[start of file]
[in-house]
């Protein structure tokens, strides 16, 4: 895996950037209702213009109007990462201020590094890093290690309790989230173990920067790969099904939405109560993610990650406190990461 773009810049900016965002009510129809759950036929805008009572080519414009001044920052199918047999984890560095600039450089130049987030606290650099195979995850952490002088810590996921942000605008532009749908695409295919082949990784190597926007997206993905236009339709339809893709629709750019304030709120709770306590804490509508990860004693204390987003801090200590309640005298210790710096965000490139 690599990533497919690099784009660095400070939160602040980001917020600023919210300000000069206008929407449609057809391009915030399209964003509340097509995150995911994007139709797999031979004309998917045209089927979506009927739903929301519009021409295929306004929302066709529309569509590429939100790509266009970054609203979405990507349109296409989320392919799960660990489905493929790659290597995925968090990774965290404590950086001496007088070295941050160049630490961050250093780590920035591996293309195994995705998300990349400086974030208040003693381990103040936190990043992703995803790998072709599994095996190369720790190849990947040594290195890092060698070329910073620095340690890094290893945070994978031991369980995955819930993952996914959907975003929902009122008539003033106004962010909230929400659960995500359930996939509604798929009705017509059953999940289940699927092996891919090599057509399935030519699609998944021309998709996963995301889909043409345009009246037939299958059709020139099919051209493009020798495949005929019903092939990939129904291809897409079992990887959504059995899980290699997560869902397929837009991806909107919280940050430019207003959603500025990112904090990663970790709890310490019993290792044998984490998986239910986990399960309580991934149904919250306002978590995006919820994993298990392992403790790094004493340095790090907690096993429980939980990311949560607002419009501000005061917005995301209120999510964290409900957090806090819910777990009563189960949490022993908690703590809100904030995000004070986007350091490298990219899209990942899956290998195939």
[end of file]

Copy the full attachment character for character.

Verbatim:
[in-house]
């Protein structure tokens, strides 16, 4: 895996950037209702213009109007990462201020590094890093290690309790989230173990920067790969099904939405109560993610990650406190990461 773009810049900016965002009510129809759950036929805008009572080519414009001044920052199918047999984890560095600039450089130049987030606290650099195979995850952490002088810590996921942000605008532009749908695409295919082949990784190597926007997206993905236009339709339809893709629709750019304030709120709770306590804490509508990860004693204390987003801090200590309640005298210790710096965000490139 690599990533497919690099784009660095400070939160602040980001917020600023919210300000000069206008929407449609057809391009915030399209964003509340097509995150995911994007139709797999031979004309998917045209089927979506009927739903929301519009021409295929306004929302066709529309569509590429939100790509266009970054609203979405990507349109296409989320392919799960660990489905493929790659290597995925968090990774965290404590950086001496007088070295941050160049630490961050250093780590920035591996293309195994995705998300990349400086974030208040003693381990103040936190990043992703995803790998072709599994095996190369720790190849990947040594290195890092060698070329910073620095340690890094290893945070994978031991369980995955819930993952996914959907975003929902009122008539003033106004962010909230929400659960995500359930996939509604798929009705017509059953999940289940699927092996891919090599057509399935030519699609998944021309998709996963995301889909043409345009009246037939299958059709020139099919051209493009020798495949005929019903092939990939129904291809897409079992990887959504059995899980290699997560869902397929837009991806909107919280940050430019207003959603500025990112904090990663970790709890310490019993290792044998984490998986239910986990399960309580991934149904919250306002978590995006919820994993298990392992403790790094004493340095790090907690096993429980939980990311949560607002419009501000005061917005995301209120999510964290409900957090806090819910777990009563189960949490022993908690703590809100904030995000004070986007350091490298990219899209990942899956290998195939």